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"A conveyance or devise of land to two or more persons or to husband and wife, except a mortgage . . ., shall create an estate in common and not in joint tenancy . . . unless it manifestly appears from the tenor of the instrument that it was intended to create an estate in joint tenancy." G. L. (Ter. Ed.) c. 184, Section 7. This statute does not create or abolish a tenancy by the entirety. It simply expresses the public policy of the Commonwealth that joint tenancies are looked upon with disfavor as not being consistent with conditions of modern society. Burnett v. Pratt, 22 Pick. 556. Park v. Parker, 216 Mass. 405. Even before the words "or to husband and wife" were added to the statute by St. 1885, c. 237, Section 1, a conveyance to husband and wife as joint tenants created a tenancy by the entirety. Pray v. Stebbins, 141 Mass. 219. Hoag v. Hoag, 213 Mass. 50. It is also to be noted that mortgages to two or more persons are excepted from the statute, and that the interests the mortgagees take are to be determined by the common law. Appleton v. Boyd, 7 Mass. 131. Park v. Parker, 216 Mass. 405.

A mortgage to husband and wife jointly creates a tenancy by the entirety, and the note and mortgage belong to the wife alone upon the death of her husband and his estate has no interest therein. Draper v. Jackson, 16 Mass. 480. Boland v. McKowen, 189 Mass. 563. The mortgage in the present case was held by the defendant and his wife as tenants by the entirety. The characteristics of a tenancy by the entirety have been frequently stated by this court. We need not repeat what has been said. Many of the cases are collected in Licker v. Gluskin, 265 Mass. 403, 404-405. See also Splaine v. Morrissey, 282 Mass. 217; Franz v. Franz, 308 Mass. 262; Wingrove v. Leney, 312 Mass. 683. The husband has the right to the rents and profits and the usufruct of the property during coverture, and the wife cannot transfer any interest in property that she holds as a tenant by the entirety and neither can her interest as such tenant be attached or sold upon execution for the payment of her debts. Licker v. Gluskin, 265 Mass. 403. The husband is entitled to possession, Childs v. Childs,

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293 Mass. 67, Wingrove v. Leney, 312 Mass. 683; and his interest may be attached and sold on execution. Raptes v. Pappas, 259 Mass. 37. The husband enjoys many incidents of ownership during coverture, while the exercise of similar incidents by the wife lies dormant. She is not aided by statutes conferring benefits upon married women in reference to her property. Her interest is not subject to the statutes providing for attachments on land. G. L. (Ter. Ed.) c. 209, Section 1; c. 236, Section 1. Pray v. Stebbins, 141 Mass. 219, 224. Phelps v. Simons, 159 Mass. 415. Voigt v. Voigt, 252 Mass. 582. Licker v. Gluskin, 265 Mass. 403.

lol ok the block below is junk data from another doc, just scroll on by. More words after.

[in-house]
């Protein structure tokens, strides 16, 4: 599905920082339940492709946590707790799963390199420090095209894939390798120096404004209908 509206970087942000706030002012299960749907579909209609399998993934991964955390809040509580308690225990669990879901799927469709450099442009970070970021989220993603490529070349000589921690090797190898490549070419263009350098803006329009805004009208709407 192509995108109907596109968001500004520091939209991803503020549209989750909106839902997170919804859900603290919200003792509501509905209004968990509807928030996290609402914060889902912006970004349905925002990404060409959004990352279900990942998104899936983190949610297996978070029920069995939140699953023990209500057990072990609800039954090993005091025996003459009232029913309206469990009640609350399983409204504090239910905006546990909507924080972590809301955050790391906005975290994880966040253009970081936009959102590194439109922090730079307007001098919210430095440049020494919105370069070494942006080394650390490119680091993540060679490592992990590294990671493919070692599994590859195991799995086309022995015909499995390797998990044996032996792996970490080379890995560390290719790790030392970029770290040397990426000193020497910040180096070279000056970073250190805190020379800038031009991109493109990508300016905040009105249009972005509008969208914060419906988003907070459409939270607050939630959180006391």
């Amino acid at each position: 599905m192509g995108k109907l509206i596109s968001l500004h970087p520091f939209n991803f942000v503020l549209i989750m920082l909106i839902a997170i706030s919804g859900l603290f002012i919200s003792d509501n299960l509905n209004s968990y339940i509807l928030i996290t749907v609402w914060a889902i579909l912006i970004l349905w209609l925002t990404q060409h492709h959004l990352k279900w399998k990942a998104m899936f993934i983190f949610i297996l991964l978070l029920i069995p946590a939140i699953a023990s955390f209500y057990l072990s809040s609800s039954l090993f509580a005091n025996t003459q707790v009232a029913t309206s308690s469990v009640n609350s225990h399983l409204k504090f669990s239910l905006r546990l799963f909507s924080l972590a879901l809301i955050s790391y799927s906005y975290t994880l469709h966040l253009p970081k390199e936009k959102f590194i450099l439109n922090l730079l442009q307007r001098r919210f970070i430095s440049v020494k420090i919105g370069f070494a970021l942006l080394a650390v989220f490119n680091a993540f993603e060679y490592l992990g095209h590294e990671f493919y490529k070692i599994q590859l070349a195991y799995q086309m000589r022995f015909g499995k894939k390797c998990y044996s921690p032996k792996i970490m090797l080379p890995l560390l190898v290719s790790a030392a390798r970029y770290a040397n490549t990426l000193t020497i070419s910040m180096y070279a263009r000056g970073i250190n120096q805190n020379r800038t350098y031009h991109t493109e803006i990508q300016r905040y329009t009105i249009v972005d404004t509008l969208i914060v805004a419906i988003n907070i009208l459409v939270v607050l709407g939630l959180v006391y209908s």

Such being the relative rights of the husband and wife in the property which they hold as tenants by the entirety, we pass to the inquiry whether the wife alone during coverture can give a good release of a mortgage on real estate which she holds as a tenant by the entirety. The defendant contended that such a release was valid under G. L. (Ter. Ed.) c. 183, Section 54. That statute provides that a mortgage may be discharged upon the margin of the record of the mortgage at the registry of deeds by one of two or more joint holders of the mortgage. A mortgage may be discharged by a written acknowledgment of payment or satisfaction by one of two or more joint holders and the "instrument shall have the same effect as a deed of release," The defendant and his wife may in a sense be said to be joint holders of the mortgage, but their interests were not strictly those of joint tenants but were "one indivisible estate in them both and the survivor of them." Wales v. Coffin, 13 Allen, 213, 215. Hoag v. Hoag, 213 Mass. 50. The Legislature could hardly have intended that a joint holder should include a tenant by the entirety, as a joint holder is given the power to release and discharge the mortgage -- a right that a tenant by the entirety never has possessed for "each is secure against an impairment of rights through the sole act of the other." Donahue v. Hubbard, 154 Mass. 537, 538. Woodard v. Woodard, 216 Mass. 1, 2. Bernatavicius v. Bernatavicius, 259 Mass. 486. A statute is not to be interpreted as effecting a material change in or a repeal of the common law unless the intent to do so is clearly expressed. Zoulalian v. New

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England Sanatorium & Benevolent Association, 230 Mass. 102. Commissioner of Corporations & Taxation v. Dalton, 304 Mass. 147. Boston v. Quincy Market Cold Storage & Warehouse Co. 312 Mass. 638.

We conclude that the instrument signed by the wife alone is not sufficient to release and discharge the mortgage. There was error in the decree sustaining the demurrer and in the decree dismissing the bill, and both decrees must be reversed.

So ordered.